[Review] - Agents Of SHIELD, Season 1 Episode 1, "Pilot"

Courtesy of Marvel Television
Let's take a moment to recognise how absurd it is that we're here, talking about a Marvel TV series. This shouldn't have happened, the Avengers experiment should not have succeeded. Iron Man didn't have a finished script when filming began, and because of the writer's strike, it never would get one. On top of that, it was a film about a (let's be honest here) third tier character that only diehard fans would have been able to say anything about, played by a washed up actor who hadn't had a hit in years. It was followed by the Hulk, a franchise that had already stumbled in a previous outing, and is doggedly entrenched in the memory of the 30 year old TV show that people were complaining that the giant green rage monster not being a body builder painted green made it look too fake.

Against all odds, a series of films focusing on obscure characters who all had their heyday in the seventies became a hit. And the mashup film became a phenomenon. Which doesn't happen either. The last successful mashup film was a Universal monster movie made before the War, and even then it was mostly crap. Nothing Marvel has done to this point had any reason to work. and neither should this series. Billion dollar film franchises don't get TV spinoffs. They get TV reboots twenty years down the line. They get TV ripoffs, and bandwagon jumpers. They don't get concurrent supplements, to sate a constant craving from the adoring fans. So, how did they do?

Hit the jump for the review, which contains spoilers that, where they're going, don't need roads.

I tend to reserve judgement on a new series until I've seen at least two or three episodes. Pilot episodes are rarely indicative of the quality of the show, because they are a sales pitch. They are used to present the characters, in basic form, and show the potential of a series. They are written cold, without a full grasp of the characters and how they will work together. The actors haven't settled into the characters either, making everything feel a little stiff. I'd rather not see the pilots at all, but unless there is a major cast change, they are rarely rewritten or reshot. It's just too expensive. So, we get to see pilots as premieres, but it isn't until further down the line that the show really takes shape. Joss Whedon himself has said that he looks at the first six episodes as the actual pilot, the chance to convince the audience that what they are doing is worth sticking around for. So, I have no opinion on SHIELD as a series as of yet. Like all things in the MCU, I have no idea what to expect.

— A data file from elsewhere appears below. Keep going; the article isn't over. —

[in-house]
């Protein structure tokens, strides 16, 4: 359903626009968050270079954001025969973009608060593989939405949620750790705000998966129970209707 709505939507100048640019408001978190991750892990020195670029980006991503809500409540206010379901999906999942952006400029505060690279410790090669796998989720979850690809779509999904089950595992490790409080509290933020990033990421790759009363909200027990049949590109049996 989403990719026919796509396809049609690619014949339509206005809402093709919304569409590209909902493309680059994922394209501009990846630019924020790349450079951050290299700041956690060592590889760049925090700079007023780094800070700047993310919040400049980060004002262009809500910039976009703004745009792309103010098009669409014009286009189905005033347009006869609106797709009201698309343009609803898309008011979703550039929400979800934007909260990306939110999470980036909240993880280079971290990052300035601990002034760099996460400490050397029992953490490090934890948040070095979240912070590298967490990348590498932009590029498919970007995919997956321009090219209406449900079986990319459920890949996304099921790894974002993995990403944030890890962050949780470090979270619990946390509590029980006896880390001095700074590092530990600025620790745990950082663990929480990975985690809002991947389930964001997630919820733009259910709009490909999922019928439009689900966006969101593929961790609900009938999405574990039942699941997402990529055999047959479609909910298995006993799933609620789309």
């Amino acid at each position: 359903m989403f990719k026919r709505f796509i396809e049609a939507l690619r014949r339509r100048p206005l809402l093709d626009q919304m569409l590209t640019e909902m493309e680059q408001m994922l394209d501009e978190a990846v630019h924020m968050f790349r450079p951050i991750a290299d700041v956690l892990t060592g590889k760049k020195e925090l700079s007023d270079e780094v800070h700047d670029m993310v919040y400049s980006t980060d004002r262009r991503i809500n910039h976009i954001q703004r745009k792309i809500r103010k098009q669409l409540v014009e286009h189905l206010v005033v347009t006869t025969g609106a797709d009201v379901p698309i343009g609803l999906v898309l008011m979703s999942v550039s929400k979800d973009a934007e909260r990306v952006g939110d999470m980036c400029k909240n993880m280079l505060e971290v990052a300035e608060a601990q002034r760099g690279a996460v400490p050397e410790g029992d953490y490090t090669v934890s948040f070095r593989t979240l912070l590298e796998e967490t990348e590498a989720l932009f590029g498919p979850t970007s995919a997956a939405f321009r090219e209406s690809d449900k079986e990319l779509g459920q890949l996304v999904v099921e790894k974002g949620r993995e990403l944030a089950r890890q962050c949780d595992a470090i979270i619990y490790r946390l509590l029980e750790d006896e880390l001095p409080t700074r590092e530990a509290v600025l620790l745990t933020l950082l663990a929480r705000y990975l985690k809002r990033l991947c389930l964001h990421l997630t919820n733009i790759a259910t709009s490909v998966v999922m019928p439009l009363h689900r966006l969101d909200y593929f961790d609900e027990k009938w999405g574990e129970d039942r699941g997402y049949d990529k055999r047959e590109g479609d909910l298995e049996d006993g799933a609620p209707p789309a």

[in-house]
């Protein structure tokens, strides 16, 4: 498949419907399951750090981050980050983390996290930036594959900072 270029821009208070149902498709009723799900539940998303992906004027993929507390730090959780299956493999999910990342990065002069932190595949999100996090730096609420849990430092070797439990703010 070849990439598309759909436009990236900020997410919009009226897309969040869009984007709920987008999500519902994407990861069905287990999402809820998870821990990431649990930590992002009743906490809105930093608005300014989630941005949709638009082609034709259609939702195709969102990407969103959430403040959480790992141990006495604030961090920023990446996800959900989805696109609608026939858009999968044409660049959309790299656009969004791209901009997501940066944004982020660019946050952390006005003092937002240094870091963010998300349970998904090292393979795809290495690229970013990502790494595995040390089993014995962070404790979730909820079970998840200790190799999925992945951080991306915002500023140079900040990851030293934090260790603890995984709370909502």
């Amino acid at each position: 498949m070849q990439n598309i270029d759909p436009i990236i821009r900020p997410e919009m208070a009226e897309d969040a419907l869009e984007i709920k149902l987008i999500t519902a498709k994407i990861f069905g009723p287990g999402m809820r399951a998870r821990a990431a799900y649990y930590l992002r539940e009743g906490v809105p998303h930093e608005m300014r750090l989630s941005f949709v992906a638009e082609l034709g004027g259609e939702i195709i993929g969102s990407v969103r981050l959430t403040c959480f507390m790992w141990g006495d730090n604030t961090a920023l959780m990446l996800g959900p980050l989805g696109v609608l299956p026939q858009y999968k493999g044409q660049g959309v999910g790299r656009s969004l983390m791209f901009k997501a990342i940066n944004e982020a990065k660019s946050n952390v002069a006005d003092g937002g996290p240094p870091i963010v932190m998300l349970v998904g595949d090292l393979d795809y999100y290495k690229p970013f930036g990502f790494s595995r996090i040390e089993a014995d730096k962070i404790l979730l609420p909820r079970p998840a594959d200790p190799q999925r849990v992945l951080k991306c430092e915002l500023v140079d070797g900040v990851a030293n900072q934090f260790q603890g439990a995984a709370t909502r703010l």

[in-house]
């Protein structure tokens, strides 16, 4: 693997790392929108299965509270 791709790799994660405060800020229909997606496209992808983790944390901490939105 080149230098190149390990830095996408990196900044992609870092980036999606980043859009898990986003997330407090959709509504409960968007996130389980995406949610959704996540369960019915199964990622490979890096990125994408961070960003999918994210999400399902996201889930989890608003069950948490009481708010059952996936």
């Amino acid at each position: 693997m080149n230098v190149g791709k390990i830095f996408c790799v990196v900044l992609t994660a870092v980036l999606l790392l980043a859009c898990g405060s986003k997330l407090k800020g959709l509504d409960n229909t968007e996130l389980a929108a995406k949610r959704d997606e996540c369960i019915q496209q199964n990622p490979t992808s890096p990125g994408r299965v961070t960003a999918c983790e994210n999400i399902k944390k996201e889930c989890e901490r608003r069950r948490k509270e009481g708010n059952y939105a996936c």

The episode plays it pretty safe though, with the universe. There isn't any establishment upsetting going on here. Whedon has written and directed a very straight forward piece of television, which reminded me of what I remember from Dollhouse at certain times. It's a procedural, and I'm sure ABC is happy for that. Characters were, as I said, introduced, but not delved into with any detail, save one. It was mostly concerned with getting everything in place, so that Jed Whedon and Maurissa Tancharoen have plenty of room to play. It was plot heavy, rather than character heavy, though Whedon's other series have used this same style, allowing the characters to reveal themselves over time as the plot unfolds. Early seasons of Buffy and Angel were more concerned with what was going on, than who was going on. The who reveals itself in time, and I'm fine with that method so long as it works.

The exception to this was J. August Richards as the one-off baddie, who I hope we'll see some more of down the line, and who also presented the series thesis: what makes a hero a hero? The juxtapose of Richards and Coulson is a good a place to begin as any. Is it action, is it ability, or is it intent that defines a person's identity. Is it the suit of armour that makes Tony Stark a hero, or is it Tony Stark that makes Iron Man a hero? This is a theme well explored in the films, and I have no doubt this will be a theme that we revisit with Coulson later on in the year, but it was Richards time to shine here. His belief that he was in the right, that despite his actions and his desperation, his intention to be good therefore made him good is a tragic belief. And Whedon is genre aware enough to know that, in the comics, the suffering of this character is absolutely the stuff that would have made him "one of the team." But this is the MCU, where stuff like that can really screw you up.